Real-time feature extraction from video stream data for stream ...

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Real-time feature extraction from video stream data for stream ...

2. Video Segmentation and Tagging

All pictures between one I-frame and the next, including the first I-frame, are called a

group-of-pictures (GOP).

Figure 2.6.: Group-of-pictures (GOP)

As the similarity in successive frames is quite large within one shot, encoders tend to

prefer P- and B-frames to encode the video frame. On the other hand, consecutive frames

with hardly no similarity are encoded as I-frames. This is especially the case for frames

right after a hard cut. Therefore the occurrence of I-frames is a good indicator for the

presence of a shot boundary. Furthermore the P- and B-frames hold information about

the motion of objects from one frame to the next. This information is captured in so

called motion vectors (MVs). The comparison of the length, direction and coherence of

motion vectors over several images can hence be used for shot boundary detection, as

well.

Shot boundary detection on compressed video data has, for example, been done by Arman

et al. [Arman et al., 1993]. They are using the discrete co-sinus transformations

(DCT)-features in an encoded MPEG-stream to find shots. Lee et al. [Lee et al., 2000]

use ”direct edge information extraction from MPEG video data”. Zhang et al.

[Zhang et al., 1995a] detect shots based on the pair-wise difference of DCT coefficients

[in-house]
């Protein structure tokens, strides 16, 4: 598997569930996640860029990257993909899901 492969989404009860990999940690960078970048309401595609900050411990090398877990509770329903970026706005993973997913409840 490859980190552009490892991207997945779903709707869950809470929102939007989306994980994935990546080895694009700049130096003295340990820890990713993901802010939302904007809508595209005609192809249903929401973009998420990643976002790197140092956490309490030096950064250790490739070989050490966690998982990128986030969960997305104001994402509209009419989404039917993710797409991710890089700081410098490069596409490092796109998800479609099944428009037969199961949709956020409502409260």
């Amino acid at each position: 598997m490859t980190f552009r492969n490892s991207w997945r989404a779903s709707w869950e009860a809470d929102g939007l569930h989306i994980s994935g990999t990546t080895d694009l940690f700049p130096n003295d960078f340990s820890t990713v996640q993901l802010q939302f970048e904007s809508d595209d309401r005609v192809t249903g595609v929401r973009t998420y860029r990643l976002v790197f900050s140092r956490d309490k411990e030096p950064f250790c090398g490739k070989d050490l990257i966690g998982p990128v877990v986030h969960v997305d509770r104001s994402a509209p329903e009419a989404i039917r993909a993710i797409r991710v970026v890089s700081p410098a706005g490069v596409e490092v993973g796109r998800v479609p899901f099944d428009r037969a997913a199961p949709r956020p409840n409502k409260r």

gained from MPEG compressed video data.

Edge tracking

Instead of detecting shot transitions on the images themselves, Zabih et al. have proposed

an algorithm based on transformed frames [Zabih et al., 1995]. They apply a border

detection algorithm (see chapter 6.2.1) on each incoming frame first. Then they count the

number of border pixels that do not correspond to any border pixel in the previous frame

(window size = 2). This is identical to the number of border pixels, which is further than

t pixels away from any border in the previous frame. The higher this amount of changed

borders is, the more likely it is that a shot boundary exists. The comparison to some of

the above mentioned approaches has shown, ”that the simple histogram feature usually is

able to achieve a satisfactory result while some complicated features such as edge tracking

can not outperform the simple feature.” [Yuan et al., 2007]. Lienhard [Lienhart, 1999]

has furthermore pointed out that the edge tracking method is computationally much

more expensive than the simple color histogram methods. Hence I decided to not further

test this approach.

2.2.2. Detection of gradual transitions

Comparing gradual transitions to cuts, we find that the difference values of two successive

frames are significantly smaller for gradual transitions. Hence the above mentioned

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